Can the Phone Booth Save Office Productivity?

Once ubiquitous on street corners, at train stations, and in hotel lobbies, the old-fashioned phone booth has disappeared from daily life. Even Superman has found another way to change into his costume. But the essential concept of a booth dedicated to privacy is making a major comeback in the office. In fact, an updated version of the phone booth may end up rescuing businesses from their open office problems.

Privacy Makes a Comeback

There’s been mounting evidence and research that the open layout commonly found in today’s workspaces can hurt productivity and worsen employee experience. In the complete absence of privacy, employees tend to avoid interacting with each other, spend more time working from home or off-site locations, and seal themselves off with headphones to appear less approachable.

Yet more than 70 percent of workspaces in the U.S. are currently open plan. That’s because the original intention behind open planning—encouraging more collaboration and greater transparency—was sound, but in practice it had the opposite effect.

But reworking an entire buildout can be expensive, and it takes time to plan and execute. Plus, reverting to traditional cubicles, which have long been considered too static and inflexible to adapt to changing business needs, isn’t an appealing option. Enter the modern-day phone booth: it won’t let you change into a superhero costume, but it gives employees a private space to take conference calls, concentrate on projects, or enjoy a moment of respite in a busy, loud workplace.

A Modern Take on a Classic

The contemporary phone booth is a sleek, reimagined take on the original that fits comfortably within modern workspace design and adds a much-needed element of flexibility. The idea is simple: four walls, a roof, a transparent glass door. It can be as stylish as needed, but also has the functionality of a miniature conference room, with USB ports and a small table.

At first it may seem strange: why lock yourself in a three-by-five booth in the middle of the office? Because it makes work easier. Teams across all industries who use phone booth-like structures report having a greater sense of control over their work environment.

It increases efficiency, as well. Using a four-person conference room for a one-on-one phone call isn't the best use of space, but phone booths allow smaller meetings to happen without taking up unnecessary space.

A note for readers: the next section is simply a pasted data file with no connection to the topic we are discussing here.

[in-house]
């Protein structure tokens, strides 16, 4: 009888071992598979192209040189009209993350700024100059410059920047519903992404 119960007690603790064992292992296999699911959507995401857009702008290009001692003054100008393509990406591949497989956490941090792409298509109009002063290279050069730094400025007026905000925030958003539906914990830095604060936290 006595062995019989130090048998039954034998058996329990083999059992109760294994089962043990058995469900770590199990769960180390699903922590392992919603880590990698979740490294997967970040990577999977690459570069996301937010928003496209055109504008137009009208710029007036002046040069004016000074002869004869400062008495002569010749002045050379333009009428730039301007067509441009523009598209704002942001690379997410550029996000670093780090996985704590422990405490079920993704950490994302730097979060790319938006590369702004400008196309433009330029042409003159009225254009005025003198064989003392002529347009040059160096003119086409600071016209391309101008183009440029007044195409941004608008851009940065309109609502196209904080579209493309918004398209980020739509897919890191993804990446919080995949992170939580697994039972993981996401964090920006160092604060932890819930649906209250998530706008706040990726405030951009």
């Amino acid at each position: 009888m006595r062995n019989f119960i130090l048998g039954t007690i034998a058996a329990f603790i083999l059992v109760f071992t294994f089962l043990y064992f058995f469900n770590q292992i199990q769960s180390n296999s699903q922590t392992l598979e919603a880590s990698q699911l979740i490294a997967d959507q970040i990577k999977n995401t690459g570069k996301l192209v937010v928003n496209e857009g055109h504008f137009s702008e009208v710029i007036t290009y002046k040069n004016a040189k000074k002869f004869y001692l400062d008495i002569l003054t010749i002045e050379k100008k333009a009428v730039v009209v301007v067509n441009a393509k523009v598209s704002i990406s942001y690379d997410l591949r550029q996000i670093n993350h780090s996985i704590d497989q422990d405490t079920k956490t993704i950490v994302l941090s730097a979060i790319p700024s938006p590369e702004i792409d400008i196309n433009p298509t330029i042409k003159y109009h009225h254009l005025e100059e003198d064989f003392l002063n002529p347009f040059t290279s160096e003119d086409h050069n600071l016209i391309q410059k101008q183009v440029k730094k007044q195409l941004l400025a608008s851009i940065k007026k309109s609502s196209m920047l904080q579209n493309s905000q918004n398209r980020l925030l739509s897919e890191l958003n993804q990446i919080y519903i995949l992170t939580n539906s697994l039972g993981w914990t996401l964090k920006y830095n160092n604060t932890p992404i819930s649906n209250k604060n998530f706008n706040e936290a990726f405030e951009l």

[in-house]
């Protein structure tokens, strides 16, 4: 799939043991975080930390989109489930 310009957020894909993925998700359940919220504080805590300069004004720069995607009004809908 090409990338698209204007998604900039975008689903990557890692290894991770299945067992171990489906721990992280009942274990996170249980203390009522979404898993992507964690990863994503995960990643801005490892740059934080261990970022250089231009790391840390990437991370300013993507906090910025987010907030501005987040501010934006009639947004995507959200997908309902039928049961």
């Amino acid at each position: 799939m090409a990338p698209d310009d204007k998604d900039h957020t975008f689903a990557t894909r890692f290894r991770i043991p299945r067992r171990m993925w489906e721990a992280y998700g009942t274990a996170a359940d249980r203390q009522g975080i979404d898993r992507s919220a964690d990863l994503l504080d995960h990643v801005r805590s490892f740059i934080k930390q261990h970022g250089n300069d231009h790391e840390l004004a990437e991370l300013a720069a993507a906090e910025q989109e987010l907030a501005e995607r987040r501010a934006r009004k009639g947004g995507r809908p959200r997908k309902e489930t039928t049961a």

Phone booths have also been shown to improve socializing in the office. Since they now have the option to find privacy when they need it, employees no longer hide themselves behind headphones or avoid conversations with their coworkers. When work conversations are carried into a booth, they no longer compete with office banter, making it easier to feel heard, and this, in turn, creates a sense of empowerment among staff.

Being empowered to make decisions about how and when we work is more valuable than ever in today’s competitive, talent-driven market. The Millennial workforce is dynamic, accustomed to change, and prefers when a workspace can keep pace with a fast-paced market. That’s why phone booths can make a noticeable difference in the race for talent.

Smarter Working Through Subscriptions

With more businesses shifting to flexible work styles and furniture-as-a-service, there is no better time to adopt phone booths. With a subscription-based service like Geometry, offices are afforded flexible solutions, including phone booths, that change with their needs. These end-to-end systems combine full functionality with style at affordable monthly rates, meaning office managers and business leaders are fully in control of the flow of their spaces.

Another notch in favor of phone booths? They’re extremely cost-effective. Building out conference rooms and breakout rooms can be pricey, but modular products, like phone booths, are easy to assemble and disassemble. Almost all companies who have implemented a phone booth have reported immediately ordering more; a service like Geometry makes that easier than ever.

For businesses looking to make their employees more empowered and engaged, or those struggling to deliver some sense of privacy that will encourage staff productivity, it may be time to step (back) into the phone booth.